I've commented on the serious lack of reliable retirement planning tools many times, so I was thrilled when my point was validated by a Professor of Finance (Emeritas) at Wharton in a Huffington Post article ("Planning For Retirement: The Missing Piece"). He wrote, "There is one important factor that discourages retirement planning that is remediable: that is the lack of effective retirement planning tools...". Great to see this problem finally acknowledged in the media!
Oops, not so fast. Unfortunately, he then went on to offer a retirement calculator that he helped to create, that was completely lacking in features and considerations that would lead to an accurate result! Wow! Shocking. This type of behavior from a person with such highly regarded credentials is beyond disappointing, and only accentuates the issue of a lack of effective retirement planning tools - the very point he had just made!
Trying to plan for retirement can be a frustrating experience, but it is an essential exercise in building a solid financial foundation. Finding the right tool(s) to help you wade through all of the essential considerations may be the most important step in the process. All of your financial information consists of facts, but how those facts are used to come up with the answers you need is what really counts. Make sure to do your due diligence, consider all of the variables that a planning tool needs to account for, and don't stop until you find one that does the job for you. In fairness, there are 3-4 others beside The Complete Retirement Planner that I've found (it wasn't easy), that seem to do a pretty good job. They all cost $100 - $300 (compared to $69.99 for TCRP), and each offers something that another doesn't, or uses different methods. Whichever planner you feel most comfortable with, just bite the bullet and buy it. Once you see what it can do for you, that one time cost will fade from your memory quickly. Your future self will thank you.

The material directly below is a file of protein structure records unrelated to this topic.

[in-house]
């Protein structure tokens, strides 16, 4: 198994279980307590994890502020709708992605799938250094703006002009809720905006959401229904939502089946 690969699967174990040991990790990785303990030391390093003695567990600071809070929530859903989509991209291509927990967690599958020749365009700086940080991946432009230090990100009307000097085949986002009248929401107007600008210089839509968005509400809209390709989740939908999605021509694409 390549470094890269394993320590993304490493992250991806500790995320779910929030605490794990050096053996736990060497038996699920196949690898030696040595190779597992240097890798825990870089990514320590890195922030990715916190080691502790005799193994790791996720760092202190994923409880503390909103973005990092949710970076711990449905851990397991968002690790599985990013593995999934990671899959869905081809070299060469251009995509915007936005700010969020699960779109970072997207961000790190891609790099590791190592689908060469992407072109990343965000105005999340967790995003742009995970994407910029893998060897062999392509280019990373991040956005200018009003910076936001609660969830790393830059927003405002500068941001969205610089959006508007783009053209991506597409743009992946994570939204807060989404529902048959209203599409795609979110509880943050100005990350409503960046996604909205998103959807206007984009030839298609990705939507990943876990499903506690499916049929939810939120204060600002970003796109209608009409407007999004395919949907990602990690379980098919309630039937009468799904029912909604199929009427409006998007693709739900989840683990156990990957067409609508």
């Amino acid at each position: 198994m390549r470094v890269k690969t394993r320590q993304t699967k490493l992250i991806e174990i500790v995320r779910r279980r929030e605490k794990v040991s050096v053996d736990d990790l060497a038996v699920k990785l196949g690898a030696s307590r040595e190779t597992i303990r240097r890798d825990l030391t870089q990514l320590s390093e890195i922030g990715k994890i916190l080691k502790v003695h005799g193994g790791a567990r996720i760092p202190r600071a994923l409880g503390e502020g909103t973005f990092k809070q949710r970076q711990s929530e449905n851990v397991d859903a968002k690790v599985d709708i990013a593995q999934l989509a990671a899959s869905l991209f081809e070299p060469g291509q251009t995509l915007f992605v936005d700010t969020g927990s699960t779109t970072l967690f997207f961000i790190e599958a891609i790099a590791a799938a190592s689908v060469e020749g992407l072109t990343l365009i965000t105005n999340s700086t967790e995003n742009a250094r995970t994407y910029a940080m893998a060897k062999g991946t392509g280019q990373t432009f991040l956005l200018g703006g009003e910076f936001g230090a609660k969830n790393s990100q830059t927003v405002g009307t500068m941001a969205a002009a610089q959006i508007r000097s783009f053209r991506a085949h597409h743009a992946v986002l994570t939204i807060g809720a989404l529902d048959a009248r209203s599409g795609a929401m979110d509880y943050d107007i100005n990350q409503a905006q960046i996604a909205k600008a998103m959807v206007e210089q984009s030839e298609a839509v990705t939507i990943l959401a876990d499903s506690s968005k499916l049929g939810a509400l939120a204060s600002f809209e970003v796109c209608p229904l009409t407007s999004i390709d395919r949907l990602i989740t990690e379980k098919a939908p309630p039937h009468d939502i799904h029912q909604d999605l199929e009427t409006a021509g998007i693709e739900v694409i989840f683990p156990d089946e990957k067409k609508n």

On the same subject, I wrote to the editor of InvestorPlace about articles on their site that offered plenty of regurgitated retirement advice, but never mentioned how to put it to use without any planning tools. He asked me to explain what a good retirement planner should be able to do, and what, "was good out there", in terms of tools. I gave him the same information that I have written about in this blog, and he actually agreed that he felt that all of the free calculators were over simplified. That's a start, I guess, but I didn't get the impression that any article on the subject was forthcoming. No one is willing to stand up to the status quo, and admit that the public is only given useless advertising click-bait masquerading as true retirement planning tools.
I even offered a challenge to the publishers of free retirement calculators, if he would print it - I will offer The Complete Retirement Planner for free, if all of the free calculators on financial sites go away! I'll even do it if those same calculators are replaced with tools that actually work. Fat chance of that happening, but I gave it a shot!
Have an opinion on this subject? Please feel free to add a comment, and let's get this conversation started!